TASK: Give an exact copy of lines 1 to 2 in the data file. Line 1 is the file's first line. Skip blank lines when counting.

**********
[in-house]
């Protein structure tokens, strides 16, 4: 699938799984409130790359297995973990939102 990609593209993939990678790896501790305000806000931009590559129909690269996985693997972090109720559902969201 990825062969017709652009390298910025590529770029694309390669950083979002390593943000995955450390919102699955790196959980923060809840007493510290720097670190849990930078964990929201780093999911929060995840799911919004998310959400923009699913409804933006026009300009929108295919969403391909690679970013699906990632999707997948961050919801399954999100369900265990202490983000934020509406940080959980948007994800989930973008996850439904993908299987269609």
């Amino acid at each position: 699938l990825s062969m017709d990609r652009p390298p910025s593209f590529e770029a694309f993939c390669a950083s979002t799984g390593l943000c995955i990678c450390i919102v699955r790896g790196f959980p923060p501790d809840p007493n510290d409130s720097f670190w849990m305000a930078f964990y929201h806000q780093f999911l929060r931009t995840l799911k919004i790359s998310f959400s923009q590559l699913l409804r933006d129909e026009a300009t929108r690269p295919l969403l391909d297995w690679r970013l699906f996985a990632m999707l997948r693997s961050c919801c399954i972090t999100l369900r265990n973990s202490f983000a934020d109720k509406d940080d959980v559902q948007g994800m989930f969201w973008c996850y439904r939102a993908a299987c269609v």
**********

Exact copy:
[in-house]
């Protein structure tokens, strides 16, 4: 699938799984409130790359297995973990939102 990609593209993939990678790896501790305000806000931009590559129909690269996985693997972090109720559902969201 990825062969017709652009390298910025590529770029694309390669950083979002390593943000995955450390919102699955790196959980923060809840007493510290720097670190849990930078964990929201780093999911929060995840799911919004998310959400923009699913409804933006026009300009929108295919969403391909690679970013699906990632999707997948961050919801399954999100369900265990202490983000934020509406940080959980948007994800989930973008996850439904993908299987269609």